We live in a risky world. Risks from antibiotic resistance, environmental impacts and international security are hot issues in research, but delaying action until the science is settled isn’t always feasible.
The Australian Academy of Science recently released a think tank report discussing how risk and uncertainty impact the decisions we make as a society.
An interdisciplinary approach to living in a risky world (PDF 750kb) addresses specific risks from antibiotic resistance, environmental challenges, international security and the challenges of making decisions when data is uncertain.
The report is the product of the 2016 Theo Murphy High Flyers Think Tank, which brought together 60 early- and mid-career researchers from the humanities, social sciences and sciences to inform the direction of Australia’s future.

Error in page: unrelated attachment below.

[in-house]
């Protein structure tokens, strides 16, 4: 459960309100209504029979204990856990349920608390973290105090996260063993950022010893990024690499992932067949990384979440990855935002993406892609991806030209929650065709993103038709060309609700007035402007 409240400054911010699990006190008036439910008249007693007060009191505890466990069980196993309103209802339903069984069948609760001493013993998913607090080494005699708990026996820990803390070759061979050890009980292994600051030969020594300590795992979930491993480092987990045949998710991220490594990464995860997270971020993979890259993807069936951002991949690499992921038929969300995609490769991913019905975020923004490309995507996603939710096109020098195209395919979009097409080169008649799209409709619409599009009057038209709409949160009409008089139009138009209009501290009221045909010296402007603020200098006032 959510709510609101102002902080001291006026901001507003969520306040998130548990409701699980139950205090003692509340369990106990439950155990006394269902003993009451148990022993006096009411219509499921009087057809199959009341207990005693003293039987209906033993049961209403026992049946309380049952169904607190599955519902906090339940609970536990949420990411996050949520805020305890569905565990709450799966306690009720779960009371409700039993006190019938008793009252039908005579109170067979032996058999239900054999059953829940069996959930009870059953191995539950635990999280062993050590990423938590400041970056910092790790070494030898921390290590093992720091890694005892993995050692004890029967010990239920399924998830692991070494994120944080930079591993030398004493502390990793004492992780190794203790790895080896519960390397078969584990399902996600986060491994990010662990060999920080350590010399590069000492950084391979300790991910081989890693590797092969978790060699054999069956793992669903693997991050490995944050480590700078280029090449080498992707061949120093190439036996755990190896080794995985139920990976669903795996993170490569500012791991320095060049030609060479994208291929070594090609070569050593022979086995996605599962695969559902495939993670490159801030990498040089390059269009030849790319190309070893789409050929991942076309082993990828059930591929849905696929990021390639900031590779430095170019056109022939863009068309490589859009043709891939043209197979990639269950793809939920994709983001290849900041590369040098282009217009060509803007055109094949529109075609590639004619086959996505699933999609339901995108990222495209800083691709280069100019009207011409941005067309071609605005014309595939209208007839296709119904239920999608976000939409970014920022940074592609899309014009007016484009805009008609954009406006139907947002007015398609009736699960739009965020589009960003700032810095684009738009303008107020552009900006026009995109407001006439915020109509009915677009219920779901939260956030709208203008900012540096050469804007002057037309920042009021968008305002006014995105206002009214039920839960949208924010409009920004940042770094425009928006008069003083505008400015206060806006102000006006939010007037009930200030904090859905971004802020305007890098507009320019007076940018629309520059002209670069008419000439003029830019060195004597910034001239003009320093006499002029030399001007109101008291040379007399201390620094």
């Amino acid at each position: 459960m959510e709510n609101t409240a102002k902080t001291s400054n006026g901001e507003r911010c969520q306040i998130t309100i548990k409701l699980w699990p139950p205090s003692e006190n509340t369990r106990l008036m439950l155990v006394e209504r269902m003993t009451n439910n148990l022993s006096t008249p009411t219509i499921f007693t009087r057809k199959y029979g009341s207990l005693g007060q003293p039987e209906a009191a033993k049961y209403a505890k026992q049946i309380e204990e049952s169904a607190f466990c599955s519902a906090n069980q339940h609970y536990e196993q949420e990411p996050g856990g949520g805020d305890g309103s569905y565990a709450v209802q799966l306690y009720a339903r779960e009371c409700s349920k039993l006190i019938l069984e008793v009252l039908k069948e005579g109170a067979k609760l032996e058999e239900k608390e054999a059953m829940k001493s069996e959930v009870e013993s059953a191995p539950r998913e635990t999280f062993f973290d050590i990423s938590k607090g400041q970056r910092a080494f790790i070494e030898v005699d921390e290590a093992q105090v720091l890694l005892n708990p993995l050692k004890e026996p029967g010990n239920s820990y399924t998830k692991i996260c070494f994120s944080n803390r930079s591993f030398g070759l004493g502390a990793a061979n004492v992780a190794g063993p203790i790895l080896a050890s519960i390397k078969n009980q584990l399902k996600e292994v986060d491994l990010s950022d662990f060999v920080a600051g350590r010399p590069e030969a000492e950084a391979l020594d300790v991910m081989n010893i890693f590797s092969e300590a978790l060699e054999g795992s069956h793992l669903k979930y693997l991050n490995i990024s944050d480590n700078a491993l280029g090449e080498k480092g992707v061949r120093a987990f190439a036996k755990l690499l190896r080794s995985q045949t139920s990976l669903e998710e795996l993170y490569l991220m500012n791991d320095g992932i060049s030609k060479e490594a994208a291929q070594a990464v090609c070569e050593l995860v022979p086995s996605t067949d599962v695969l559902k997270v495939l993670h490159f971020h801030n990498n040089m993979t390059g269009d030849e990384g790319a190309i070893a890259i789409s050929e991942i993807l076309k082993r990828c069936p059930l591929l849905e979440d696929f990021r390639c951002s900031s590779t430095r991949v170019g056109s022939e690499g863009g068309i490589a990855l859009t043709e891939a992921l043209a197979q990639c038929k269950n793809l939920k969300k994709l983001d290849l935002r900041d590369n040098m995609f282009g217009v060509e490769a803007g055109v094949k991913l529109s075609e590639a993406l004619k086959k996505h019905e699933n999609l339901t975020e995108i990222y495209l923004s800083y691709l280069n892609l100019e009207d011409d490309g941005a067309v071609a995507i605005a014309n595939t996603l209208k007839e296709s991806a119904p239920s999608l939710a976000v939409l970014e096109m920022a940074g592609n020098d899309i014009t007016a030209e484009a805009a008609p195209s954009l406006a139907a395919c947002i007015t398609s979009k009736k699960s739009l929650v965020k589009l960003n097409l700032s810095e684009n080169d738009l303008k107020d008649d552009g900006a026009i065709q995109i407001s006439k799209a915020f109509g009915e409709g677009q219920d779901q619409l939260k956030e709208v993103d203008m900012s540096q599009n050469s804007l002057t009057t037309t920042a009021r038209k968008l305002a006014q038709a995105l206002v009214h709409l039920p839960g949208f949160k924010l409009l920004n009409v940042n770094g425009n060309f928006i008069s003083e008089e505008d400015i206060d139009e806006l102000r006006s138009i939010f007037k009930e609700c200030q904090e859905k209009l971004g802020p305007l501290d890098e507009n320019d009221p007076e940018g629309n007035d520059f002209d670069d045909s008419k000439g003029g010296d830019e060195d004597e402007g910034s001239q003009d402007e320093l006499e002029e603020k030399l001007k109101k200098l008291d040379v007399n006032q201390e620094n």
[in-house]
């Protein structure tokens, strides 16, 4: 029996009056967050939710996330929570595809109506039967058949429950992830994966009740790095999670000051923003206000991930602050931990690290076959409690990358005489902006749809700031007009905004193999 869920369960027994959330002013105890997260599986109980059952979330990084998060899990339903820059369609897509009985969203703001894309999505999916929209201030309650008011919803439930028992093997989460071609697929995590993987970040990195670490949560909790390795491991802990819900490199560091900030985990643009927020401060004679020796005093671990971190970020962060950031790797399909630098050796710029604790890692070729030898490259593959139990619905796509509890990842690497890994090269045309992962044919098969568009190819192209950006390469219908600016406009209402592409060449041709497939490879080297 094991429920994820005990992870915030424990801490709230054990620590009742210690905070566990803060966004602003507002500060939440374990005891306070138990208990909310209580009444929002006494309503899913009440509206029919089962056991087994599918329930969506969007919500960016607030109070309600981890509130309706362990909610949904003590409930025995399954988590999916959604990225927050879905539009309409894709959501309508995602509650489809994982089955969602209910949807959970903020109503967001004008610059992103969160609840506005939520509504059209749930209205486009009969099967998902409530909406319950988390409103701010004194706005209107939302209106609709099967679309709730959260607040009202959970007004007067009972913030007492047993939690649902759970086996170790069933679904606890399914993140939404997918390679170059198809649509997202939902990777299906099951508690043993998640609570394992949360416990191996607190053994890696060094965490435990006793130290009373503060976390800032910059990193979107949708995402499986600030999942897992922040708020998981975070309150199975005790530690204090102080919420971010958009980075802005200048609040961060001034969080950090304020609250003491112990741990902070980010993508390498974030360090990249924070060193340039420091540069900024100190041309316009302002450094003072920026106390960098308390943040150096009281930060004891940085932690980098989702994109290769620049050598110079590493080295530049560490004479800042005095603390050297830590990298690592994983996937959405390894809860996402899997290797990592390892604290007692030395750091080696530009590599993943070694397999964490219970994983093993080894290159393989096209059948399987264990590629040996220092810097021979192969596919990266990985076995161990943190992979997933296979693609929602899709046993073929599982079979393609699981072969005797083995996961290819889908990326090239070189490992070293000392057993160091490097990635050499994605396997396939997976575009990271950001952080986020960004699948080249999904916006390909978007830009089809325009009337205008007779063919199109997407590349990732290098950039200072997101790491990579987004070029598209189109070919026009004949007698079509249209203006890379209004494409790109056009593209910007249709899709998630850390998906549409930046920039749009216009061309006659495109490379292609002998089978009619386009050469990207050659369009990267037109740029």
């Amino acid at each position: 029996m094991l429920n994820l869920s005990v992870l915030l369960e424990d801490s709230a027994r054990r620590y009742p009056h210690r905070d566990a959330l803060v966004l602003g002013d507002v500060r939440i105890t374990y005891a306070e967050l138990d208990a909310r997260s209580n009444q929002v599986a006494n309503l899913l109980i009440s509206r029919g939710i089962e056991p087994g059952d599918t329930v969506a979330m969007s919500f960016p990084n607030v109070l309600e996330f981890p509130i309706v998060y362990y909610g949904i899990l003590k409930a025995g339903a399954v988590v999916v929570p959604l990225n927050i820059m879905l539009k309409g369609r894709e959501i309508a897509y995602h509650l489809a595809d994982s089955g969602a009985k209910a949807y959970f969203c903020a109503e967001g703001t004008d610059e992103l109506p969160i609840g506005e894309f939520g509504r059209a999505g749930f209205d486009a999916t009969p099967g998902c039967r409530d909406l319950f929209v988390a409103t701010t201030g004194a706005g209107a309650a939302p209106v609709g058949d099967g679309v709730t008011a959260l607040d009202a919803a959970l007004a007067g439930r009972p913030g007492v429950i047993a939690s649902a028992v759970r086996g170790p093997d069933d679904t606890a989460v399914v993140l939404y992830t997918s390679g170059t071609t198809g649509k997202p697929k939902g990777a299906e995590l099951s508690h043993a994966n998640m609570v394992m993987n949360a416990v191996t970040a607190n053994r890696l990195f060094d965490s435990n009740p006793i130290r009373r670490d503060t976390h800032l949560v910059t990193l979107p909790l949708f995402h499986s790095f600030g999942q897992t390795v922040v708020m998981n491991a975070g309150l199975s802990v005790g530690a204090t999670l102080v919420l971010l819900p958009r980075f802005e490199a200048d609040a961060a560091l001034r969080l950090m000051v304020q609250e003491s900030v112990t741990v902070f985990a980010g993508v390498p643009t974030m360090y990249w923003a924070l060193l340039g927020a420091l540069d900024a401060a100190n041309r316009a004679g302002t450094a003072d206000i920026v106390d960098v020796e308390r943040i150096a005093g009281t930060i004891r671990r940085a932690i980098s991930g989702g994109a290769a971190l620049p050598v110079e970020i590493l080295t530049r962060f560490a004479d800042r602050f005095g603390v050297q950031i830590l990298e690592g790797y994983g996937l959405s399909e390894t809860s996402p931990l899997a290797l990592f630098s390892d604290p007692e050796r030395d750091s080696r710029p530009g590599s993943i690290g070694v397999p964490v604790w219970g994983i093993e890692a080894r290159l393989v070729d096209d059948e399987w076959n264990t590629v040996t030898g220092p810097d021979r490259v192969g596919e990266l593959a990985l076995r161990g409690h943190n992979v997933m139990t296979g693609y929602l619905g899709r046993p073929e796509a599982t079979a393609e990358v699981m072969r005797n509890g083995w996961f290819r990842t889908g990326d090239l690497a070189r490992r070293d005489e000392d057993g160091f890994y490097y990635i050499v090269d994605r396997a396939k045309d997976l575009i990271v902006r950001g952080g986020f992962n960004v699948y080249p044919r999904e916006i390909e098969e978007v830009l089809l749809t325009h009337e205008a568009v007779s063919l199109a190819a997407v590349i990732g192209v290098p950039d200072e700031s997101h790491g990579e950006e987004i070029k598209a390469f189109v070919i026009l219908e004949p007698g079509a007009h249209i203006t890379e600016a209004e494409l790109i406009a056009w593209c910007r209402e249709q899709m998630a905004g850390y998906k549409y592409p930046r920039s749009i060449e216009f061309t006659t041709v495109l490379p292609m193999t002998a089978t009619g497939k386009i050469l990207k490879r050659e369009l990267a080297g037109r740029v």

A major risk is antimicrobial resistance, which could claim 10 million lives a year worldwide by 2050 and make routine medical procedures such as hip replacements and caesarean sections unsafe to perform. The report recommends changes to antibiotic prescription and usage, and proposes that antibiotic usage in foods be included on labels to inform consumers.
The difficulty of adequately costing environmental impacts and factoring them into cost-benefit analyses when allocating resources for environmental projects is also covered in the report. Risks that unfold or change over long time periods are particularly difficult to grapple with.
The report recommends that policy makers and scientists jointly develop guidelines for cost-benefit analysis, and that tools used by scientists for sequential decision making could be simplified and adopted for policy makers.
Another recommendation is the development of agreed terminology to help communication between scientists and policy makers.
Uncertainty plays a large role in the risks inherent in negotiating international security concerns. The report offers recommendations on a broad range of international security issues such as global migration flows, Australia’s compliance with international legal obligations, environmental change and disruptive technologies.
© 2020 Australian Academy of Science